A little risk may pay off
Some fund managers have of late decided to push the boat out and bring something new to Irish investors
WHILE INVESTORS remain rightly nervous about the ongoing European sovereign debt crisis, inflation is another threat that is getting less attention. Despite historically low interest rates in Europe, for many, soaring inflation is seen as a very real risk in the short term.
In Ireland, inflation is currently running at more than 2 per cent, thus meaning a deposit account earning 2.5 per cent is doing little better than breaking even. Indeed, a recent research report from State Street showed that investors who remained entirely in cash in the first half of 2012 saw the value of their investments decline in real terms.
The message coming out of the State Street report – unsurprisingly perhaps, for a fund manager, but one worth noting all the same – is that investors who are willing to take on a little risk through an allocation to the stock market are doing better than those who remain stuck in cash.
Unfortunately, however, if you are in the market to invest, you’ll find there aren’t many new options out there. Managers have shied away from launching new products due to limited interest, as investors seek out conservative, risk-free options in order not to repeat the mistakes of the past.
In addition, the market has seen some high-profile departures of late. AXA Financial, which had developed a decent product offering for Irish investors, decided to close its Irish operation to new business as it struggled to gain a foothold in the market.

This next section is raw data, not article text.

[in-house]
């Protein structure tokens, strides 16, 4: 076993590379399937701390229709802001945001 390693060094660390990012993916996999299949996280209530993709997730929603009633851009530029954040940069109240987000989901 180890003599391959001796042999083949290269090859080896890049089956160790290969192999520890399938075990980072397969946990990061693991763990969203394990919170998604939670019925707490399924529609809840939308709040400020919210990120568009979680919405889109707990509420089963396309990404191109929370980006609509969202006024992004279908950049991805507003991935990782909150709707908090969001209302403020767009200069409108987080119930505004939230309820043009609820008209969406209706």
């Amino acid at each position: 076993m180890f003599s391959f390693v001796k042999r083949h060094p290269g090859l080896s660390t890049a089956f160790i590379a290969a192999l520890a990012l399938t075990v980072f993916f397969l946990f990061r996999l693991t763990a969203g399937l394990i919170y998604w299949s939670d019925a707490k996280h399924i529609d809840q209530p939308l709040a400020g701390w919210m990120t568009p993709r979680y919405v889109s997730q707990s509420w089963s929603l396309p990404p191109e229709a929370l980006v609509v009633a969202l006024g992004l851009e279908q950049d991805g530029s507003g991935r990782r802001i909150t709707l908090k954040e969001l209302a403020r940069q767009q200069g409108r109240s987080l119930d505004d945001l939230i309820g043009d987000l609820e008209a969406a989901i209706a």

Moreover, the market has further contracted due to mergers like that of Quinn Life, which has been subsumed into Irish Life – although thankfully for investors the larger entity has committed to maintaining the old fee structure of Quinn Life, at least in the short term. Nonetheless, a number of managers have of late decided to push the boat out and bring something new to Irish investors. And if there is a common theme among them, it could be diversification, as managers respond to investors looking to learn from the past by not over-investing in a small market like Ireland again.
Remember, if you are looking to invest money, you can expect your adviser to spend some time assessing your risk profile in order to comply with the new consumer protection guidelines emanating from the Central Bank. Given the number of complaints the Financial Ombudsman receives each year over risky investment products that were sold inappropriately to people, this is a timely development.